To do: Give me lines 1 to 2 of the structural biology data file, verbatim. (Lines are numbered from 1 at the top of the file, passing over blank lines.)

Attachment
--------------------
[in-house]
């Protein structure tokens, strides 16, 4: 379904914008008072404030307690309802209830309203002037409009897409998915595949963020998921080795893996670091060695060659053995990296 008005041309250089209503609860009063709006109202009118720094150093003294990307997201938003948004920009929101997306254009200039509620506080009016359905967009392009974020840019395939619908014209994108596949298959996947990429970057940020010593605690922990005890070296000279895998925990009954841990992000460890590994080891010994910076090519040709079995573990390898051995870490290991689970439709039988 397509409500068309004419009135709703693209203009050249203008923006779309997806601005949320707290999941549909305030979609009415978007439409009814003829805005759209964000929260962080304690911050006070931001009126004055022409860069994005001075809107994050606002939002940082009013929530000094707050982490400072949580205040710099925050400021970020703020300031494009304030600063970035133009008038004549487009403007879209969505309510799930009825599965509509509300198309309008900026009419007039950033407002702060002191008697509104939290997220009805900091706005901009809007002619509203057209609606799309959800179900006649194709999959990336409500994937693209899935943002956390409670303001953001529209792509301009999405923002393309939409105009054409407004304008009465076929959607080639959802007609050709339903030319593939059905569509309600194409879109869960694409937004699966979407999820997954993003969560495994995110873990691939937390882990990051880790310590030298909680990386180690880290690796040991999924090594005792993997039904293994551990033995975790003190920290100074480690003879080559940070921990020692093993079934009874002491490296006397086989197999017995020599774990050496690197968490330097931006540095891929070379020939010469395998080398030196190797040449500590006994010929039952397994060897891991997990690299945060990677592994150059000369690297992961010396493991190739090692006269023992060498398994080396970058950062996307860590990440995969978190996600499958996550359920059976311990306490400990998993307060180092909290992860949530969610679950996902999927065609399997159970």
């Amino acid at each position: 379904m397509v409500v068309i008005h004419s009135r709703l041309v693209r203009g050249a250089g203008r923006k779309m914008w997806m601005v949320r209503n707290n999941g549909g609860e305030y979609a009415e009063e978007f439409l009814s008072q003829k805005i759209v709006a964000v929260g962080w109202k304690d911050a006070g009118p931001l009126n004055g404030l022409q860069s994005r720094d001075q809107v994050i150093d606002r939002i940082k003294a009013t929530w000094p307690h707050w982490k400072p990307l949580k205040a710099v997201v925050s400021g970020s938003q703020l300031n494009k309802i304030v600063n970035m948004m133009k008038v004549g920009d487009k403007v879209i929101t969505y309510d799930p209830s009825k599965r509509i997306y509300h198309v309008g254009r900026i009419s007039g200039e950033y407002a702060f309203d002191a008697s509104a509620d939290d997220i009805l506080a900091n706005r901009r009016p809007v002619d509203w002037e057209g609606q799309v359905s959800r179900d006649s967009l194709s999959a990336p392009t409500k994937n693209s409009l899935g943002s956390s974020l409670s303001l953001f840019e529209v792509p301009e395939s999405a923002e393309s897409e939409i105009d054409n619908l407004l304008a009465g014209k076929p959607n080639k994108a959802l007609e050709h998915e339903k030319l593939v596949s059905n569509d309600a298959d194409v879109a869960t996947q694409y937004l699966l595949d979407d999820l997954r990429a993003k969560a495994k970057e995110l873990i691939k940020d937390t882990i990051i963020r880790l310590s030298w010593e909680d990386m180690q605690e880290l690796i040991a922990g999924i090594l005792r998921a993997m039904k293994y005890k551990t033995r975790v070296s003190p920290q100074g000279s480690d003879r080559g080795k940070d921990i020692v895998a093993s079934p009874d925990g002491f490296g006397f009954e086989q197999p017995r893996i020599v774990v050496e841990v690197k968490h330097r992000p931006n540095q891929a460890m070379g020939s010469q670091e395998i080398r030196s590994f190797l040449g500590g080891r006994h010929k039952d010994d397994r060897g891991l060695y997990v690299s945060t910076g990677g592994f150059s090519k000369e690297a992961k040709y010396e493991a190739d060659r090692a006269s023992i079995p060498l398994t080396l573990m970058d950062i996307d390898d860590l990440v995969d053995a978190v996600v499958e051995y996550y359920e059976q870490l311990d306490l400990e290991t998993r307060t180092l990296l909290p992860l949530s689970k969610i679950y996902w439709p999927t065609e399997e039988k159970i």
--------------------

[in-house]
């Protein structure tokens, strides 16, 4: 379904914008008072404030307690309802209830309203002037409009897409998915595949963020998921080795893996670091060695060659053995990296 008005041309250089209503609860009063709006109202009118720094150093003294990307997201938003948004920009929101997306254009200039509620506080009016359905967009392009974020840019395939619908014209994108596949298959996947990429970057940020010593605690922990005890070296000279895998925990009954841990992000460890590994080891010994910076090519040709079995573990390898051995870490290991689970439709039988 397509409500068309004419009135709703693209203009050249203008923006779309997806601005949320707290999941549909305030979609009415978007439409009814003829805005759209964000929260962080304690911050006070931001009126004055022409860069994005001075809107994050606002939002940082009013929530000094707050982490400072949580205040710099925050400021970020703020300031494009304030600063970035133009008038004549487009403007879209969505309510799930009825599965509509509300198309309008900026009419007039950033407002702060002191008697509104939290997220009805900091706005901009809007002619509203057209609606799309959800179900006649194709999959990336409500994937693209899935943002956390409670303001953001529209792509301009999405923002393309939409105009054409407004304008009465076929959607080639959802007609050709339903030319593939059905569509309600194409879109869960694409937004699966979407999820997954993003969560495994995110873990691939937390882990990051880790310590030298909680990386180690880290690796040991999924090594005792993997039904293994551990033995975790003190920290100074480690003879080559940070921990020692093993079934009874002491490296006397086989197999017995020599774990050496690197968490330097931006540095891929070379020939010469395998080398030196190797040449500590006994010929039952397994060897891991997990690299945060990677592994150059000369690297992961010396493991190739090692006269023992060498398994080396970058950062996307860590990440995969978190996600499958996550359920059976311990306490400990998993307060180092909290992860949530969610679950996902999927065609399997159970």